What to Know
- Johnson says he’s living with CTE and is battling bi-polar disorder
- The 38-year-old says he has no memory of his 2007 and 2008 NFL seasons
- The ex-NFL player credits his 7-year-old daughter with saving his life
Former NFL star Larry Johnson, Jr. says he fights self-destructive impulses, mood swings and fits of rage, all symptoms of past victims diagnosed with chronic traumatic encephalopathy, or CTE.
Though the degenerative brain disorder, linked to more than 100 former NFL players, can be confirmed only after death, Johnson says he is sure he suffers from CTE.
“I didn’t grow up with mental issues, being bi-polar or anything being wrong with me. I was a shy kid,” Johnson told NBC 6 anchor Jawan Strader. He added that once he started playing football at age 9, he noticed changes in his character.
“Once you bang your head against other helmets and you’re hitting [it] all the time in practice and all the time in summer camp, you understand that your personality starts to change,” Johnson said.
Johnston's football career spanned over two decades. He was a 2002 Heisman Trophy finalist at Penn State and a two-time Pro Bowler. While playing for the Kansas City Chiefs in 2006, Johnson set an NFL record with 416 carries.
That same year, Dr. Bennet Omalu, the famed forensic pathologist portrayed by Will Smith in the 2015 movie "Concussion," published his second research reporting another case of autopsy-confirmed CTE linked to football-related head injuries. Omalu's findings triggered a crisis within the NFL that continues to haunt the league today.
Johnson was never diagnosed with a concussion during his tenure as an NFL player. He spent six years with the Chiefs before signing with the Cincinnati Bengals in 2009. He also played for the Washington Redskins and Miami Dolphis.
Since Johnson playing his last game in 2011, the league has changed standards for detecting and dealing with concussions. The 38-year-old believes he may have suffered a concussion years before his professional career, dating back to his time playing pee-wee football.
“You take four days of practice, four days of hitting at 9-years-old, you elevate that to 10 years of the same thing,” Johnson explained, highlighting the repeated blows his young body endured. “There’s a lot of us walking around with brain issues and they’re not saying anything.”
Johnston racked up six arrests during what he calls his darkest times, with several of the incidents involving domestic violence. The former running back said his "toxic masculinity" worsened his condition as he moved on from college football to the NFL.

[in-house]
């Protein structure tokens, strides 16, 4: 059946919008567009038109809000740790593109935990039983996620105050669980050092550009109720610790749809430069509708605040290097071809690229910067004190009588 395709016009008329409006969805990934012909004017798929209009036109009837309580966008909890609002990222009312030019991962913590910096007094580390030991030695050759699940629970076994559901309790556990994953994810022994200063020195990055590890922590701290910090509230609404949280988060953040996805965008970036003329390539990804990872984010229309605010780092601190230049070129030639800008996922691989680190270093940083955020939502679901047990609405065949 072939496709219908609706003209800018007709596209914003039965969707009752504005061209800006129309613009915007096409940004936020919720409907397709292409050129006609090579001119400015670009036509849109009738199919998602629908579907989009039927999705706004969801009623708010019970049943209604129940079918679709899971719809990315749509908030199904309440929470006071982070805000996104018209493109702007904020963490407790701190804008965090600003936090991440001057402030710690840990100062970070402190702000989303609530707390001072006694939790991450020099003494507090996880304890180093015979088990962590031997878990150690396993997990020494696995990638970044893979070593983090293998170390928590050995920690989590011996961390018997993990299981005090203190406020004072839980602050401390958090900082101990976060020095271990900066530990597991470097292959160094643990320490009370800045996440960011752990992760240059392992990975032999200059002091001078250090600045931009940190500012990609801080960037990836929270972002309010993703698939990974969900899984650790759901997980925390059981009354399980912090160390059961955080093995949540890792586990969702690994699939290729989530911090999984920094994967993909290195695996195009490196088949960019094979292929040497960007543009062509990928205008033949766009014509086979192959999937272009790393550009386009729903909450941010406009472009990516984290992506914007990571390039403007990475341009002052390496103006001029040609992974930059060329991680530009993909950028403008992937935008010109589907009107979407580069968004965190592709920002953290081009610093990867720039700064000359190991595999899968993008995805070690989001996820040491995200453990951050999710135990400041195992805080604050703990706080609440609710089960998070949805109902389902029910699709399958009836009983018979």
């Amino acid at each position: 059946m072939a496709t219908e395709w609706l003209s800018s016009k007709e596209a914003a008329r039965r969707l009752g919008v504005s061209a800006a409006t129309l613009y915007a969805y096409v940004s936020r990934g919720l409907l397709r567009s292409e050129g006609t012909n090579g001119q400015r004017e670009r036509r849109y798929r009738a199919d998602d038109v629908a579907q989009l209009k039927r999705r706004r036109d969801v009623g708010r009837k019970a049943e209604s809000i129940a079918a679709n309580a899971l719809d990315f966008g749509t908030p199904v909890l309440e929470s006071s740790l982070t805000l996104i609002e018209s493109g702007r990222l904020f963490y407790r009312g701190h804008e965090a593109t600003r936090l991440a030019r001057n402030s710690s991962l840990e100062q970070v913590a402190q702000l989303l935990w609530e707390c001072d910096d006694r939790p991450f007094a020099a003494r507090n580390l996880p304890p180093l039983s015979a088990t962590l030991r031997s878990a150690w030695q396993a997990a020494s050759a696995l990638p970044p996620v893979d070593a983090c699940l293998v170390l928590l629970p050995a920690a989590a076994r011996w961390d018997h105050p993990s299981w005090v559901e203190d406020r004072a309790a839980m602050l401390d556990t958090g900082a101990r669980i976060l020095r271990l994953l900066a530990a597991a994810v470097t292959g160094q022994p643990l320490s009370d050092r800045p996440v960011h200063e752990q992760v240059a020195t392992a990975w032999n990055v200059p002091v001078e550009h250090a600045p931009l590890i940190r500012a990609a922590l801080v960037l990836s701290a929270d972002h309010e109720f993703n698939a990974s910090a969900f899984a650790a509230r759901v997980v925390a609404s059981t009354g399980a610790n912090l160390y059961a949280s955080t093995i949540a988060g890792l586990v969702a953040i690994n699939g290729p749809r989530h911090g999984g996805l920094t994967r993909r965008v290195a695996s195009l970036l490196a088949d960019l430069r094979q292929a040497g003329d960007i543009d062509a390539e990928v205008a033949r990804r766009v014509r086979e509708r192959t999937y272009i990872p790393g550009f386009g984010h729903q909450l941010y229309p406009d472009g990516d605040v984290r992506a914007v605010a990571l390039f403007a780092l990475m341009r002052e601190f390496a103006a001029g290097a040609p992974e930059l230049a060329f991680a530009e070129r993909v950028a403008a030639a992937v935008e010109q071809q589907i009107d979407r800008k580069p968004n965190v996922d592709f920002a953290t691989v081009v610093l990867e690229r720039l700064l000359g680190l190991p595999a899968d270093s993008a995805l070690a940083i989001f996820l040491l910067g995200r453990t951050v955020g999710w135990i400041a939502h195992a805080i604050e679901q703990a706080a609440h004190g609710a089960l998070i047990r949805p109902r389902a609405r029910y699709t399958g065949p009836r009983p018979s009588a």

“All I want[ed] to do is go through rages,” Johnson explained. “I covered up my toxic masculinity with drinking, going out, plunging myself in toxic relationships with people I know I had no business being with. But, that’s who I was at the time …. I had to divorce football. It was a painful divorce.”
Johnson also says he has bipolar disorder and that his memory has deteriorated over the years.
“It became a point where I couldn’t remember 2007, 2008 season. I could not remember that,” Johnson said. “I couldn’t remember where I put my keys. I could have my car remote in my hand and try to open the car with the TV remote. I would pick up my daughter, knowing that I’m not supposed to have her on that day, and act like everything is fine.”
He said he could have ended up like former New England Patriots Aaron Hernandez. Johnson thanks his relationship with his father for steering him away from the path Hernandez took.
“That could have been me. I felt what he felt,” Johnson revealed to Strader.
Johnson’s 7-year-old daughter, Jaylen, also helped him change his self-destructive ways. “I don’t know where I would’ve been if I didn’t have a child in my life.” He said Jaylen grounds him and adds purpose to his life.
“I need support from her just as much as she needs support from me.”
The former Chiefs player said that therapy and being in solitude has also aided in his evolution. He explained that he can now identify the things that will trigger his violent impulses.
“It’s a feeling of un-comfortability. You don’t feel right. It’s just something in your heart. It’s a gut feeling that you know something’s not right,” Johnson explained. “I know how to excuse myself and leave a situation.”
“Now, I’m just more sensitive to things. I prefer to be alone a lot of the times because I know I’m at peace with myself,” Johnson said.
Nowadays, when Johnson isn’t spending time with his daughter, he’s working with the nonprofit organization, Motivational Edge. The retired NFL star serves on the board. The group works with youth in underserved communities by exposing them to culturally relevant arts to inspire them toward academic achievement.
Johnson said the organization allows him to speak truth to his struggle and help at-risk students get on the right path.